Başçı is also a proponent for maintaining fiscal discipline and effecting structural reforms to support macroeconomic stability that ultimately will permanently boost Turkey's growth performance. But Turkey's increasingly strident and combative president Recep Tayyip Erdoğan, who admittedly has played an important role over the years to restore Turkey's economic credentials, turned on the mild-mannered Başçı appearing to tell him the best way to tackle inflation in Turkey was to lower interest rates and berating his failure to reduce interest rates further in 2015.
While Erdoğan's ultimate goal of low real interest rates may be laudable, his brand of economics regarding the positively correlated relationship between inflation and interest rates appears contrary to mainstream theory and it is unclear if he is of a neo-Fisherist view. For example, in its International Monetary Fund staff report published in December 2014, the Fund suggested the Turkish central bank needed to raise interest rates to combat inflation as its "complex" monetary policy framework had weakened the monetary transmission channel and generated a "credibility gap" for the CBRT. The central bank's independence is enshrined in Turkish law and upholding that independence is viewed as an important component in Turkey's long-stalled efforts to join the European Union.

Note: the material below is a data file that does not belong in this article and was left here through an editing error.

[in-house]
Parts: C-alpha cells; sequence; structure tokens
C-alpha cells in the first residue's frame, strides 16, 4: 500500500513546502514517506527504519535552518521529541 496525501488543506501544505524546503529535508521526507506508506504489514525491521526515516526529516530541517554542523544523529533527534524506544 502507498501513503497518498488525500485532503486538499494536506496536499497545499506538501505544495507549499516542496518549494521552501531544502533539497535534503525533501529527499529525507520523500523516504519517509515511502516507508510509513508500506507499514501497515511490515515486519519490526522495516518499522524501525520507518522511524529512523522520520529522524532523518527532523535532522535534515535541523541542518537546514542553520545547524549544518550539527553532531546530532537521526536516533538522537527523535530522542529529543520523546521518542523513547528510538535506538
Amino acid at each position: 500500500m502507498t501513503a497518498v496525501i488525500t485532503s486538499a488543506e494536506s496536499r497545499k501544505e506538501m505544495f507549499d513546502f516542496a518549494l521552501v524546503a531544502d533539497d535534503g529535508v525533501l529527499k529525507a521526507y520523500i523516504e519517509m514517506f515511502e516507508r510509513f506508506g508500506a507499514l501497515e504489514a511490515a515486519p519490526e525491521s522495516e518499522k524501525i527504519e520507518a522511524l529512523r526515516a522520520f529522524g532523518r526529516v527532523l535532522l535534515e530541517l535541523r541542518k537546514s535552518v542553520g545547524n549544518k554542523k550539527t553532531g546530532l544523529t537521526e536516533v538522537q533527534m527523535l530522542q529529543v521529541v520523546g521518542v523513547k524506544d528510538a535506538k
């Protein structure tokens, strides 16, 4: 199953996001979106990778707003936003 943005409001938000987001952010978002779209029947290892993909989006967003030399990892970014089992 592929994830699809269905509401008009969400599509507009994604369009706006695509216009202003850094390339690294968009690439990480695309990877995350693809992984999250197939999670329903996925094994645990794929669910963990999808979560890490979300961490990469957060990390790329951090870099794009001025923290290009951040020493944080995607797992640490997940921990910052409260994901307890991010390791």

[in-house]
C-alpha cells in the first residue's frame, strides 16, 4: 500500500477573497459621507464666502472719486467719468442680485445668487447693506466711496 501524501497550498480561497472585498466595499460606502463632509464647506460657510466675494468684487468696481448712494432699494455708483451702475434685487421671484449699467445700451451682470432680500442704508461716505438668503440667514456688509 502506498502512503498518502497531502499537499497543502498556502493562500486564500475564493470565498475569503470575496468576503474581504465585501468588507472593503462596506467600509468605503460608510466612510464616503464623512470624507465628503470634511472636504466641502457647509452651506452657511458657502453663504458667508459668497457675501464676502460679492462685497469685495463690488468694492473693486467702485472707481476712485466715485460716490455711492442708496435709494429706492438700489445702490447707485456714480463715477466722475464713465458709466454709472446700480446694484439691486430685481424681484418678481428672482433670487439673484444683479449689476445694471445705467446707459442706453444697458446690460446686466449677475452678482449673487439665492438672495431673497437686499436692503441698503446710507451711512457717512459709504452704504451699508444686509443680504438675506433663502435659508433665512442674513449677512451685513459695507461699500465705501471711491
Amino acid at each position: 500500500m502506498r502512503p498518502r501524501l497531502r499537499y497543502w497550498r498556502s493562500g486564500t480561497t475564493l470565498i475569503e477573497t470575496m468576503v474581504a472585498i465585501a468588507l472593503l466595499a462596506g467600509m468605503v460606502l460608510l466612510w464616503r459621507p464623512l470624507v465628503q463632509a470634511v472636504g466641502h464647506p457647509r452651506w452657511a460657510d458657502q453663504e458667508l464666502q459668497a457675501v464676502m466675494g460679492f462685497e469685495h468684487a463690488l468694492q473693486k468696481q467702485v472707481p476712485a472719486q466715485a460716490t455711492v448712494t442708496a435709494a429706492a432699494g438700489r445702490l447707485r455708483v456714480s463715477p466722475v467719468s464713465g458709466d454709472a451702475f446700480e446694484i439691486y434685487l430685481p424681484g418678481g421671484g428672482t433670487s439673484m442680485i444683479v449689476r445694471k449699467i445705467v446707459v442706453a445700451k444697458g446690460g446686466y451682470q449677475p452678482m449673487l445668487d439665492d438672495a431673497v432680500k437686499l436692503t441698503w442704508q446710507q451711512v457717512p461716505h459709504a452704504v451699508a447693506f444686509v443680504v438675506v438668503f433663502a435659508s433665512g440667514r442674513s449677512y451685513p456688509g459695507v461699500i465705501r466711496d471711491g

IMF staff have the luxury of proffering their advice without having to implement such policies on the ground. This provides them with an impartial view but also one that is desensitised to local conditions. This is particularly the case in Turkey, where politicians have stated that the implementation of high interest rates is "un-Islamic" as charging interest, or riba, is forbidden under Islamic law. While Turkey has a secular constitution, the vast majority of its 75 million citizens are Muslim. Moreover, looking through the prism of Turkey's economic past of super inflation (inflation exceeded 130% in the 1990s) and currency crises, current single-digit inflation rates, while well above the CBRT's 2015 target of 5%, look relatively benign.